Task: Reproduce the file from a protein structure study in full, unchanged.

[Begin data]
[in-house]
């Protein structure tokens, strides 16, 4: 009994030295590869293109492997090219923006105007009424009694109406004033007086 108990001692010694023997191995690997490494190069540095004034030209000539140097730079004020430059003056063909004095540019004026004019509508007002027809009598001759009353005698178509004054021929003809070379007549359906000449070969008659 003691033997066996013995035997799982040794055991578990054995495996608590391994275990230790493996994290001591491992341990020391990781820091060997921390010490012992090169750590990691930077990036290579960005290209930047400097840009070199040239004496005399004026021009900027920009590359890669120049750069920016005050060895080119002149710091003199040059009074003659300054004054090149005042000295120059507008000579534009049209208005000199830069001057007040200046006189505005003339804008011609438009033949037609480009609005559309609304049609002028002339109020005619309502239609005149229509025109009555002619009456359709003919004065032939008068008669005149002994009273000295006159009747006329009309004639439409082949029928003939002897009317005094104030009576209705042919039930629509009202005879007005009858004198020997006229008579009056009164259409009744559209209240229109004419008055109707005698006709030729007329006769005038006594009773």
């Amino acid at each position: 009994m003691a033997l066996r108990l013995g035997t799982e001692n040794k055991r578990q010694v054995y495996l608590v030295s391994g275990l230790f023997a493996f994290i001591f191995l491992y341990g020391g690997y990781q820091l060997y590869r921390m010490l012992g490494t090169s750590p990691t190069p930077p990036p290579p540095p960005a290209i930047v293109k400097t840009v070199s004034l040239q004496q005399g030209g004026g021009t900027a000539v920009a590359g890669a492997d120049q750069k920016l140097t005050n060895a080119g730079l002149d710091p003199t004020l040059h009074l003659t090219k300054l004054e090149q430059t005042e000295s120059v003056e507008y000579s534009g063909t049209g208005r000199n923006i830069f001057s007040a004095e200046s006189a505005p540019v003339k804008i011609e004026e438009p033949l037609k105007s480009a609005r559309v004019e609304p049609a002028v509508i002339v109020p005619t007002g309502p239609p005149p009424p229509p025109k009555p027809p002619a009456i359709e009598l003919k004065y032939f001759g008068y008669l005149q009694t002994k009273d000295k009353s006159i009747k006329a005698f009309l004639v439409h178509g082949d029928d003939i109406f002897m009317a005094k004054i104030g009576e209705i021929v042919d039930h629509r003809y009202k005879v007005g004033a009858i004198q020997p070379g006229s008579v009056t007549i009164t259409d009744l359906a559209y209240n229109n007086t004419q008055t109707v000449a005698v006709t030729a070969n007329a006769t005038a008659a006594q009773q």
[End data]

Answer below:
[in-house]
């Protein structure tokens, strides 16, 4: 009994030295590869293109492997090219923006105007009424009694109406004033007086 108990001692010694023997191995690997490494190069540095004034030209000539140097730079004020430059003056063909004095540019004026004019509508007002027809009598001759009353005698178509004054021929003809070379007549359906000449070969008659 003691033997066996013995035997799982040794055991578990054995495996608590391994275990230790493996994290001591491992341990020391990781820091060997921390010490012992090169750590990691930077990036290579960005290209930047400097840009070199040239004496005399004026021009900027920009590359890669120049750069920016005050060895080119002149710091003199040059009074003659300054004054090149005042000295120059507008000579534009049209208005000199830069001057007040200046006189505005003339804008011609438009033949037609480009609005559309609304049609002028002339109020005619309502239609005149229509025109009555002619009456359709003919004065032939008068008669005149002994009273000295006159009747006329009309004639439409082949029928003939002897009317005094104030009576209705042919039930629509009202005879007005009858004198020997006229008579009056009164259409009744559209209240229109004419008055109707005698006709030729007329006769005038006594009773």
């Amino acid at each position: 009994m003691a033997l066996r108990l013995g035997t799982e001692n040794k055991r578990q010694v054995y495996l608590v030295s391994g275990l230790f023997a493996f994290i001591f191995l491992y341990g020391g690997y990781q820091l060997y590869r921390m010490l012992g490494t090169s750590p990691t190069p930077p990036p290579p540095p960005a290209i930047v293109k400097t840009v070199s004034l040239q004496q005399g030209g004026g021009t900027a000539v920009a590359g890669a492997d120049q750069k920016l140097t005050n060895a080119g730079l002149d710091p003199t004020l040059h009074l003659t090219k300054l004054e090149q430059t005042e000295s120059v003056e507008y000579s534009g063909t049209g208005r000199n923006i830069f001057s007040a004095e200046s006189a505005p540019v003339k804008i011609e004026e438009p033949l037609k105007s480009a609005r559309v004019e609304p049609a002028v509508i002339v109020p005619t007002g309502p239609p005149p009424p229509p025109k009555p027809p002619a009456i359709e009598l003919k004065y032939f001759g008068y008669l005149q009694t002994k009273d000295k009353s006159i009747k006329a005698f009309l004639v439409h178509g082949d029928d003939i109406f002897m009317a005094k004054i104030g009576e209705i021929v042919d039930h629509r003809y009202k005879v007005g004033a009858i004198q020997p070379g006229s008579v009056t007549i009164t259409d009744l359906a559209y209240n229109n007086t004419q008055t109707v000449a005698v006709t030729a070969n007329a006769t005038a008659a006594q009773q």